“That is what changes my kids’ behavior,” she said. “If you get to 15- and 14-year-olds, you don’t have 17-year-old carjackers,” she said.

Some cities have created specialized police units to specifically tackle the issue.

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Chicago Police initially reported some success after establishing a task force of seasoned investigators focused on carjackings, Herrmann said. But according to recent departmental statistics, carjackings are creeping up again, with a 5% increase so far this year to 630, compared with 600 the same time last year.

In Baltimore, some hope to deter carjackers with technology. A group of community associations and business groups in the Southeastern and Southern police districts secured state grant money to pay for license plate readers to position at different intersections in the city. The technology will be operated by Baltimore Police to track suspects.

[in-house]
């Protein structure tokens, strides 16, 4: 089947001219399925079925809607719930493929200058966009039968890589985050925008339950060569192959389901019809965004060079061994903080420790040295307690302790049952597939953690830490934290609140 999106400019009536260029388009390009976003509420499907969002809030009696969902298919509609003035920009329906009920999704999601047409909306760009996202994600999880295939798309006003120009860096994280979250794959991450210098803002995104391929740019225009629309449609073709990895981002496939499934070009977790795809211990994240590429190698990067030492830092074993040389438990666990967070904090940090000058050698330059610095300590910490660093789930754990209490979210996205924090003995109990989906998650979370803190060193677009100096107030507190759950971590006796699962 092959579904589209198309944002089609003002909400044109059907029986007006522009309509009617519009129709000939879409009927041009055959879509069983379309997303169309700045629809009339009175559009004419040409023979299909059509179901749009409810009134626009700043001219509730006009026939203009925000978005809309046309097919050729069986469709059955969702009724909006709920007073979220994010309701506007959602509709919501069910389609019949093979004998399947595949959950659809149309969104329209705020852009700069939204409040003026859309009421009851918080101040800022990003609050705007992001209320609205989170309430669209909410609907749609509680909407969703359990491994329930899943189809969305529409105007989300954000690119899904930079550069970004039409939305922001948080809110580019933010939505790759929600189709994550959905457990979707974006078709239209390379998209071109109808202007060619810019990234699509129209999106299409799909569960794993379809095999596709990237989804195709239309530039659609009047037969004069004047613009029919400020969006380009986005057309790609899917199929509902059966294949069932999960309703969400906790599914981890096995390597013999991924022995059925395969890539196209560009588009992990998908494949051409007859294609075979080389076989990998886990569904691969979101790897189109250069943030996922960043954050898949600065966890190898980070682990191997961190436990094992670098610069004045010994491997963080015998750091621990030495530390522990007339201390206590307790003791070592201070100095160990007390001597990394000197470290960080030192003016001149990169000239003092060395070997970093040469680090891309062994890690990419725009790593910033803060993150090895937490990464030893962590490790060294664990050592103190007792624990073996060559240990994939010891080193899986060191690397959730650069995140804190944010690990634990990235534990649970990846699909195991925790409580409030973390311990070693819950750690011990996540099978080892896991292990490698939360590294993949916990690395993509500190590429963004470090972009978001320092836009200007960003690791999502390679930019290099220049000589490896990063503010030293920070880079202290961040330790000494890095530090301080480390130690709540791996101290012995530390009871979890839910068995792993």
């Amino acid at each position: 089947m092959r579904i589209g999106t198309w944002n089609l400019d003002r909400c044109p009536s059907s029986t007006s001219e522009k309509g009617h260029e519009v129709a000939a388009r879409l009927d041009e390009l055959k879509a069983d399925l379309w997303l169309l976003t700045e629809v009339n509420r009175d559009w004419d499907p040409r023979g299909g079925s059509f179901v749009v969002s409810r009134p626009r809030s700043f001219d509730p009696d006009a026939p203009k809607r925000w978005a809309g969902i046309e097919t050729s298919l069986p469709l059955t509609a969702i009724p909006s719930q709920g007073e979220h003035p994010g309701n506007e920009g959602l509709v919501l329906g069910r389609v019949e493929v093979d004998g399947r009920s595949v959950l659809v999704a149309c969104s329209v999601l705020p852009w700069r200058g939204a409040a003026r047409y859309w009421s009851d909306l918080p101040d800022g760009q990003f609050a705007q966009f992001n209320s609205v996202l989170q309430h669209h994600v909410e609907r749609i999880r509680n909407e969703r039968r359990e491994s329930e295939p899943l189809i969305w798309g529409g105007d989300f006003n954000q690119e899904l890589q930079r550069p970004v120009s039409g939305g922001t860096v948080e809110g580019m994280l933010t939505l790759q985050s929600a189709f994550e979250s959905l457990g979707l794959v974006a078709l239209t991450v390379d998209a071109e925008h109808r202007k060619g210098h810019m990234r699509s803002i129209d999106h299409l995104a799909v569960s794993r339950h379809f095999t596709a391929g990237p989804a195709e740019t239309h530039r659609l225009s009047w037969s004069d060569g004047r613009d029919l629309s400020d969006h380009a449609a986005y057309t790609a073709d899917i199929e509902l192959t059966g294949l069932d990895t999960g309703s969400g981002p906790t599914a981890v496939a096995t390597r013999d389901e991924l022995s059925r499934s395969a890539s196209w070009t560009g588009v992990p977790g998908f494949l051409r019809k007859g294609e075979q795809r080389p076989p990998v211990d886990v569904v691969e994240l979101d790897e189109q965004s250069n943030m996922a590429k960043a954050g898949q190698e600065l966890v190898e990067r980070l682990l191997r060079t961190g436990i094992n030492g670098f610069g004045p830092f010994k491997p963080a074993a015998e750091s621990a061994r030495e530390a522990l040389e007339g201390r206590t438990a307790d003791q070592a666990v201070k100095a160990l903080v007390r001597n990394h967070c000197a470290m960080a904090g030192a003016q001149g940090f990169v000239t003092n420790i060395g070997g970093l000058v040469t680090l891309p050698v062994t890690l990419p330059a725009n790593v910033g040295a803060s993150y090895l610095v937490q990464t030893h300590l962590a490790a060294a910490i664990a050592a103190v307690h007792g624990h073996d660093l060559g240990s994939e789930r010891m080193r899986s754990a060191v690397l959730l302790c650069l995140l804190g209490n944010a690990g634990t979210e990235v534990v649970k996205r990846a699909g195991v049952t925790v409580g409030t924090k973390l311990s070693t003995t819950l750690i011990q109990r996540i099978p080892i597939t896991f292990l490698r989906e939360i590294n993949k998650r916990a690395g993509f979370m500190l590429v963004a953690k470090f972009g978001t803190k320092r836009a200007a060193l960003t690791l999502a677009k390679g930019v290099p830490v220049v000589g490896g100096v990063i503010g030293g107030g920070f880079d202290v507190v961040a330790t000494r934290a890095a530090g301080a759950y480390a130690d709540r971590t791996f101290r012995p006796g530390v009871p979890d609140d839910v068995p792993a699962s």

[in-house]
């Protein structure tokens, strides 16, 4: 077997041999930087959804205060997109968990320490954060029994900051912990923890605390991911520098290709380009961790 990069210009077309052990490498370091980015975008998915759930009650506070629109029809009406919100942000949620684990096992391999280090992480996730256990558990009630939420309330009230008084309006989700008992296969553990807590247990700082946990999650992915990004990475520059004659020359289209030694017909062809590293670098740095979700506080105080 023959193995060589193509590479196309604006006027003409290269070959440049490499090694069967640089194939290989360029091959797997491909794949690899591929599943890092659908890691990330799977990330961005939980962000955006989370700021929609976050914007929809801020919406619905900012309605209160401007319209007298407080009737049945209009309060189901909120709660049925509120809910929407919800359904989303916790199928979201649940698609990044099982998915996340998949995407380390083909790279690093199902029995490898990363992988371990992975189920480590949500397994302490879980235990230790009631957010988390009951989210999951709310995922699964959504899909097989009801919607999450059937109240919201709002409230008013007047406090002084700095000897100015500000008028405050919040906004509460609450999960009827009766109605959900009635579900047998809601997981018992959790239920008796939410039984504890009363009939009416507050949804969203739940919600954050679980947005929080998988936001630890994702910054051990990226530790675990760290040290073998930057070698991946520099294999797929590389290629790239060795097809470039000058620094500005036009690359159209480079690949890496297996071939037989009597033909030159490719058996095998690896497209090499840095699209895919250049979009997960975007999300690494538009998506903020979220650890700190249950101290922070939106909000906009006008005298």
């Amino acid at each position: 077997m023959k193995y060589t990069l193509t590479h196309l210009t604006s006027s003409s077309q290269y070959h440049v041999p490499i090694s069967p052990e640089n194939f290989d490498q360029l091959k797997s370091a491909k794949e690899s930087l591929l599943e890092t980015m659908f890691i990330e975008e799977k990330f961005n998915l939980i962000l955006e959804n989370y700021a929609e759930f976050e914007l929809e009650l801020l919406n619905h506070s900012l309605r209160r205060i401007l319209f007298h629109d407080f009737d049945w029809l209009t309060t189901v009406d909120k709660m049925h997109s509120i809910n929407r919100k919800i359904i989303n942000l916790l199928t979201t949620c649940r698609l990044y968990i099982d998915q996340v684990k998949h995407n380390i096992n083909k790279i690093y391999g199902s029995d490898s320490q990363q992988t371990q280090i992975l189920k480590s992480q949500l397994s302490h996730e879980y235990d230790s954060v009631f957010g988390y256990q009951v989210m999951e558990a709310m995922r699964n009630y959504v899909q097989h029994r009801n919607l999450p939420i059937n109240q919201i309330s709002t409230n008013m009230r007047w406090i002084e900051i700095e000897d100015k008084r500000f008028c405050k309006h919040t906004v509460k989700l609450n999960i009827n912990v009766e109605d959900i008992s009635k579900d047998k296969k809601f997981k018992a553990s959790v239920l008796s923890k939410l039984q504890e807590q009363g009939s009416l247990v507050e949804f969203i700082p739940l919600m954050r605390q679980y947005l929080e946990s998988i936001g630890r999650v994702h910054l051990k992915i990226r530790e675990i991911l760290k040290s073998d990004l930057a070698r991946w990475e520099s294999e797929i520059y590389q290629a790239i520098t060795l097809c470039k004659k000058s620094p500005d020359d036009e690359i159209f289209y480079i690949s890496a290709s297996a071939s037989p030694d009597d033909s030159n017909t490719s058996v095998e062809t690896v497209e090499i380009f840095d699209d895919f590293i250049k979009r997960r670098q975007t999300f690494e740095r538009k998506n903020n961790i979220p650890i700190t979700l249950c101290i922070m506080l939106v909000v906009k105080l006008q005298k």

The technology worries some privacy advocates, including the American Civil Liberties Union of Maryland. Data from scans by the license plate readers is transmitted to a police server and retained for 18 months, per department policy. The readers capture images of nearly every vehicle that passes them, but only a tiny number of those plates may be connected with a wanted vehicle.

Still, some neighborhood activists believe the technology’s potential outweighs the risks for misuse.